Out went the sand-bags, one after the other, till but one remained, and then, as if in response to Ephraim’s frantic23 invocations, old Blue Bag put forth24 all her remaining strength, and though she rose but slowly, yet after all she rose. Ephraim was wild with delight. He shouted and sang, without knowing in the least what he was doing, and regardless of the bullets, shook his fist at Spriggs as he came panting along. Then there was a slight jerk, and the shouts died away upon the Grizzly’s lips, as the balloon stood still. The grapnel, which Ephraim in his eager haste had only torn from its hold and flung to one side, had dragged again under the log, and now held fast.
 
Ephraim sprang at the rope where it was attached to the car, and tore at the fastening; but the knot was stiff and badly tied, and in spite of all his efforts, it refused to come undone25.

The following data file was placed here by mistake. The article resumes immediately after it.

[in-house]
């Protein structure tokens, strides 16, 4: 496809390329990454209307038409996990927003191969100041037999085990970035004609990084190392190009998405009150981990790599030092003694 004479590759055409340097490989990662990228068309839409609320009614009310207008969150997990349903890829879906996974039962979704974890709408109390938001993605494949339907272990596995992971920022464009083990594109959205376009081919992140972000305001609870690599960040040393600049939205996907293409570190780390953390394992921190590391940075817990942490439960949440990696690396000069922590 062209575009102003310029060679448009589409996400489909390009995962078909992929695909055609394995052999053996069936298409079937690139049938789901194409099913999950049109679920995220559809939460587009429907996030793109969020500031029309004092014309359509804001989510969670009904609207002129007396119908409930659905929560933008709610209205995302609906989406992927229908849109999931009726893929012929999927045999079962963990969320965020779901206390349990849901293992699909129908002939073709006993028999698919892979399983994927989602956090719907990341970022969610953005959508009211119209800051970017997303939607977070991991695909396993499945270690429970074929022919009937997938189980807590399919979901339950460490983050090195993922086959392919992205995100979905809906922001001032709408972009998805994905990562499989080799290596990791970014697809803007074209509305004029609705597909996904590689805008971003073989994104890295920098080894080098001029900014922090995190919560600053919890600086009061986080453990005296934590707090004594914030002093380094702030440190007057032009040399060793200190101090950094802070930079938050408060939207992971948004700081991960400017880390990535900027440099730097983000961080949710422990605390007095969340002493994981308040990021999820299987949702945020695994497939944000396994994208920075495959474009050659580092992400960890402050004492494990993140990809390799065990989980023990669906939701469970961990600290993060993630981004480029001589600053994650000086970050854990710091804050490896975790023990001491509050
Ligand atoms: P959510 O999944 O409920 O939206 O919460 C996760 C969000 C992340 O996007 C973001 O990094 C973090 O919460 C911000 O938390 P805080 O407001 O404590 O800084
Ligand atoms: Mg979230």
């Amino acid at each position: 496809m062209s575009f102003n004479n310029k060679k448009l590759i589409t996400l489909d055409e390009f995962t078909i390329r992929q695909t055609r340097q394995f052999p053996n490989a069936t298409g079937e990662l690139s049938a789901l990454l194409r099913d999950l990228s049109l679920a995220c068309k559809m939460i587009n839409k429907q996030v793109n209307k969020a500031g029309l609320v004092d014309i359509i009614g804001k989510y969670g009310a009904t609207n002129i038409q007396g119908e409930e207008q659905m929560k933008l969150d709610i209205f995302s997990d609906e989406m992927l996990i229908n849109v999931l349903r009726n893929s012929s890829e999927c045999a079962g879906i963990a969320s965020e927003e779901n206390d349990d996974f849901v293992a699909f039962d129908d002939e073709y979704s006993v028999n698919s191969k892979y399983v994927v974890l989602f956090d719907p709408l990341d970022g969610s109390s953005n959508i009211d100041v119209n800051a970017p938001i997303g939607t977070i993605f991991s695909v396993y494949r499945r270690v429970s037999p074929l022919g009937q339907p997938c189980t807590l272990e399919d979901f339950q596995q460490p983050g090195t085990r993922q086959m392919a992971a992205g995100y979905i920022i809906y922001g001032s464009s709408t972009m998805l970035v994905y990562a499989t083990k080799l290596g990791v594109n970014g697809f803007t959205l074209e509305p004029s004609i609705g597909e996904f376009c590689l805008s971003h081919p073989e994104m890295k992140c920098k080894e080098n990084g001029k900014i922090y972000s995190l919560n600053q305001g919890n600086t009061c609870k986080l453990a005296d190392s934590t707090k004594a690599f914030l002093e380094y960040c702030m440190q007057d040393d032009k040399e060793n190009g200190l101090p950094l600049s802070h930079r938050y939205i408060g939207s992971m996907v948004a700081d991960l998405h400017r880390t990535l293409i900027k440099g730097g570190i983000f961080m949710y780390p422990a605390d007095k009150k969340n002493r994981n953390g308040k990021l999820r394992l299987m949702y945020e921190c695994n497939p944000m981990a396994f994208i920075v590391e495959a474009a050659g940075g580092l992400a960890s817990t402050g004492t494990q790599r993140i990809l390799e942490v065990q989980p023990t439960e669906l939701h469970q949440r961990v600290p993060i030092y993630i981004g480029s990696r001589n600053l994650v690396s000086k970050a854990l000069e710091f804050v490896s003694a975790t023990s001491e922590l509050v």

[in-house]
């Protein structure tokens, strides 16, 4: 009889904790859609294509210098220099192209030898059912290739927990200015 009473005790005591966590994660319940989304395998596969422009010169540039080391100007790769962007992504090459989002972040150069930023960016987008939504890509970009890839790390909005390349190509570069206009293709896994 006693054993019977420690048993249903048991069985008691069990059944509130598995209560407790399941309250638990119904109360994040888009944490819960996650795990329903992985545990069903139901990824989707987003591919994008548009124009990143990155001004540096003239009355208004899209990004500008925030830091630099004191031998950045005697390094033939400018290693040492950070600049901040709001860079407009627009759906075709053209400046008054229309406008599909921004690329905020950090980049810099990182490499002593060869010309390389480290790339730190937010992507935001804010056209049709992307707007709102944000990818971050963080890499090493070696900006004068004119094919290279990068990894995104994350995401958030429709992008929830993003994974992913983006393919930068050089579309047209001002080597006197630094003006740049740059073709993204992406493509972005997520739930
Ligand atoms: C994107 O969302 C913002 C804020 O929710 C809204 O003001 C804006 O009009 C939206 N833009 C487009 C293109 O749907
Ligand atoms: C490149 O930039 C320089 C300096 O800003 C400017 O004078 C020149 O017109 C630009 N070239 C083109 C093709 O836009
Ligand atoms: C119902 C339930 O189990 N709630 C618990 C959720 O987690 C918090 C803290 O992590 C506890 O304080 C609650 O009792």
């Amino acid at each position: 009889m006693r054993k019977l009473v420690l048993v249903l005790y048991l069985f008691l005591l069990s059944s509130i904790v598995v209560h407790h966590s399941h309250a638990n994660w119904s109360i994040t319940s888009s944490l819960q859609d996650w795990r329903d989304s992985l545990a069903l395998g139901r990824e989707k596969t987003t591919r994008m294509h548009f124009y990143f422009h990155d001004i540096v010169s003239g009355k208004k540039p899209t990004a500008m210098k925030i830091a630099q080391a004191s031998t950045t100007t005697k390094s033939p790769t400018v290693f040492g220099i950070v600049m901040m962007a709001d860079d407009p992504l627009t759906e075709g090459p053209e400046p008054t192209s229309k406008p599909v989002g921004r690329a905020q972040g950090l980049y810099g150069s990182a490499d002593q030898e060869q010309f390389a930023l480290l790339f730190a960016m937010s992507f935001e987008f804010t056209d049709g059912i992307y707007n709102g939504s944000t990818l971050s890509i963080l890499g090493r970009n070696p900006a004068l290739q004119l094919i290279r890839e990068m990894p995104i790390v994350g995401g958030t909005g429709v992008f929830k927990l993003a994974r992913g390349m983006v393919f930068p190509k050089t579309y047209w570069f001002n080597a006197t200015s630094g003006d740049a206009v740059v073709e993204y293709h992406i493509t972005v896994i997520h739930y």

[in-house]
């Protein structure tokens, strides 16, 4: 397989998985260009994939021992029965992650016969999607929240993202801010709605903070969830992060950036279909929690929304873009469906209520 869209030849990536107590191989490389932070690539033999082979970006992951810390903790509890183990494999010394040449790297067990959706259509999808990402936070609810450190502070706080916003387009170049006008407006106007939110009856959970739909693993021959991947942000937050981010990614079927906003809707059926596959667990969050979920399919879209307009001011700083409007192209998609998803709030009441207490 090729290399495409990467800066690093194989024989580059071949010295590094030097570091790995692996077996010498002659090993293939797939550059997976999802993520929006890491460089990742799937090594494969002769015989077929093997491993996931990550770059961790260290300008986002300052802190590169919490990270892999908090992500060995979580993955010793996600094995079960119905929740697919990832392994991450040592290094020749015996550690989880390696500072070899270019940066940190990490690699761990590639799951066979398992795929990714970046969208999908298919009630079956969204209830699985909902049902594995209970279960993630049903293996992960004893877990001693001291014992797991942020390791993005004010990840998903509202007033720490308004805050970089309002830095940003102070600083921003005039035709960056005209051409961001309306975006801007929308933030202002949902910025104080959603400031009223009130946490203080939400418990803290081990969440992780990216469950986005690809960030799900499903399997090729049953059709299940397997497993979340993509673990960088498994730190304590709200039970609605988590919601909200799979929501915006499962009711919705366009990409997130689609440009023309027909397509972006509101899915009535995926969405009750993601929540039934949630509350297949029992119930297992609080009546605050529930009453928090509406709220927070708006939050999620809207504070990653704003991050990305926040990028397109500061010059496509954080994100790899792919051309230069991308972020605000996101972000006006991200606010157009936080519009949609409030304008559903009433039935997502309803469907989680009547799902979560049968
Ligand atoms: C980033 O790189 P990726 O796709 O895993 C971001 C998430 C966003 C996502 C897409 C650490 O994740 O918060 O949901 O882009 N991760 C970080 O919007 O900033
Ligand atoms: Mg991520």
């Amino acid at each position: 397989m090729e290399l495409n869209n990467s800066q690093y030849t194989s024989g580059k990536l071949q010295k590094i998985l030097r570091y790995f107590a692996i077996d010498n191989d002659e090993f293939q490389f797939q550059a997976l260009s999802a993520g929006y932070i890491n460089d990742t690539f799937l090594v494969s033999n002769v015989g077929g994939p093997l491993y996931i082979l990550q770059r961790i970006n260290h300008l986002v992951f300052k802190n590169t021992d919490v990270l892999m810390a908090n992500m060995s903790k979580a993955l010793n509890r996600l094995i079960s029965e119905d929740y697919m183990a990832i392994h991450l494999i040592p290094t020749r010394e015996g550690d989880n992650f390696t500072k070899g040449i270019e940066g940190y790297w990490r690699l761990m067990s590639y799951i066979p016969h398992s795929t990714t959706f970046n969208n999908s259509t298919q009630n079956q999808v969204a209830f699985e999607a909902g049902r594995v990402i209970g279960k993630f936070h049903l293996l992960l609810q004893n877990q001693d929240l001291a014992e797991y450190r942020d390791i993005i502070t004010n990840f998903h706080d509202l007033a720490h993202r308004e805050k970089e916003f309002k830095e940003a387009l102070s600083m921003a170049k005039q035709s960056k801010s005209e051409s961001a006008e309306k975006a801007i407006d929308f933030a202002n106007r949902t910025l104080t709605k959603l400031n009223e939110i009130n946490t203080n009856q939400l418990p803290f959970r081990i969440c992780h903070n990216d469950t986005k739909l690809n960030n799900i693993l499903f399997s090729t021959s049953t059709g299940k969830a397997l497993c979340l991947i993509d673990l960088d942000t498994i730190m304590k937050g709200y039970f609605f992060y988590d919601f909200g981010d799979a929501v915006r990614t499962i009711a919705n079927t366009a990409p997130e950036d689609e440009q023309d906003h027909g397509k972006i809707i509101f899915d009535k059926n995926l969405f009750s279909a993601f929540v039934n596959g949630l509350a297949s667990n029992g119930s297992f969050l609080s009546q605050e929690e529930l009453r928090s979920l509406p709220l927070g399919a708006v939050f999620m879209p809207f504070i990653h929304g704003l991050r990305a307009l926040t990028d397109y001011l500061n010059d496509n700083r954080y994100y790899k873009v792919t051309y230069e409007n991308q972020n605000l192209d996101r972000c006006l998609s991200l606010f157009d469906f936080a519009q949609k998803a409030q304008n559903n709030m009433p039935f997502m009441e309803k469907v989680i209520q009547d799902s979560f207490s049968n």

Colonel Spriggs took in the situation at a glance. ‘Ha! ha!’ he laughed savagely26; ‘I’ve got you this time. You don’t escape me again.—Hurry up there!’ he called to his men. ‘A dozen of you haul down this confounded balloon. The rest stand ready, and if the rope gives, fire a volley through the car.’
 
A rush was made towards the balloon, in which a number of men, who had suddenly issued from the woods under the command of a young captain, took part. The remainder of the colonel’s forces halted, and a row of deadly, gleaming tubes was instantly levelled at the car, where Ephraim, lost to all sense of personal danger in his anxiety to save Lucius, tugged27 and strained at the knot till his nails were split, and blood oozed28 from the points of his fingers. In vain: it would not yield.
 
‘Never mind,’ said a voice beside him. ‘We are as good as dead, anyway. Better face them and have done with it.’
 
Ephraim looked round, bewildered. Lucius was standing29 by his side, pale, certainly, but with a look rather of relief than otherwise upon his face.